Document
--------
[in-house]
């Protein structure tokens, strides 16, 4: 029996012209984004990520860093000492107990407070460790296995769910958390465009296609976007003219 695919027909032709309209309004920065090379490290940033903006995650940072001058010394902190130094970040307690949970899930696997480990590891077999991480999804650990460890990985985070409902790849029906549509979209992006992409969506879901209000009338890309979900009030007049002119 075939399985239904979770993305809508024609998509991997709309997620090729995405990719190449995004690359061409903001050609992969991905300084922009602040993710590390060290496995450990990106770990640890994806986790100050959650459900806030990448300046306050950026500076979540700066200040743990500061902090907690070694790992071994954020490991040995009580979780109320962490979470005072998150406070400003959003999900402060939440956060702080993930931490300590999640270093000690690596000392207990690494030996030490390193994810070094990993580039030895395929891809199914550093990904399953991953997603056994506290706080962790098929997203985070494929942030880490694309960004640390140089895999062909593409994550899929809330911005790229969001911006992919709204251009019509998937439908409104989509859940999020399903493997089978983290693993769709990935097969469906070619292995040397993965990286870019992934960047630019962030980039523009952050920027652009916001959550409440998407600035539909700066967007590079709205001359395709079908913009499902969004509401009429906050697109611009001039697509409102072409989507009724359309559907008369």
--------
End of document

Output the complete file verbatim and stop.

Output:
[in-house]
């Protein structure tokens, strides 16, 4: 029996012209984004990520860093000492107990407070460790296995769910958390465009296609976007003219 695919027909032709309209309004920065090379490290940033903006995650940072001058010394902190130094970040307690949970899930696997480990590891077999991480999804650990460890990985985070409902790849029906549509979209992006992409969506879901209000009338890309979900009030007049002119 075939399985239904979770993305809508024609998509991997709309997620090729995405990719190449995004690359061409903001050609992969991905300084922009602040993710590390060290496995450990990106770990640890994806986790100050959650459900806030990448300046306050950026500076979540700066200040743990500061902090907690070694790992071994954020490991040995009580979780109320962490979470005072998150406070400003959003999900402060939440956060702080993930931490300590999640270093000690690596000392207990690494030996030490390193994810070094990993580039030895395929891809199914550093990904399953991953997603056994506290706080962790098929997203985070494929942030880490694309960004640390140089895999062909593409994550899929809330911005790229969001911006992919709204251009019509998937439908409104989509859940999020399903493997089978983290693993769709990935097969469906070619292995040397993965990286870019992934960047630019962030980039523009952050920027652009916001959550409440998407600035539909700066967007590079709205001359395709079908913009499902969004509401009429906050697109611009001039697509409102072409989507009724359309559907008369």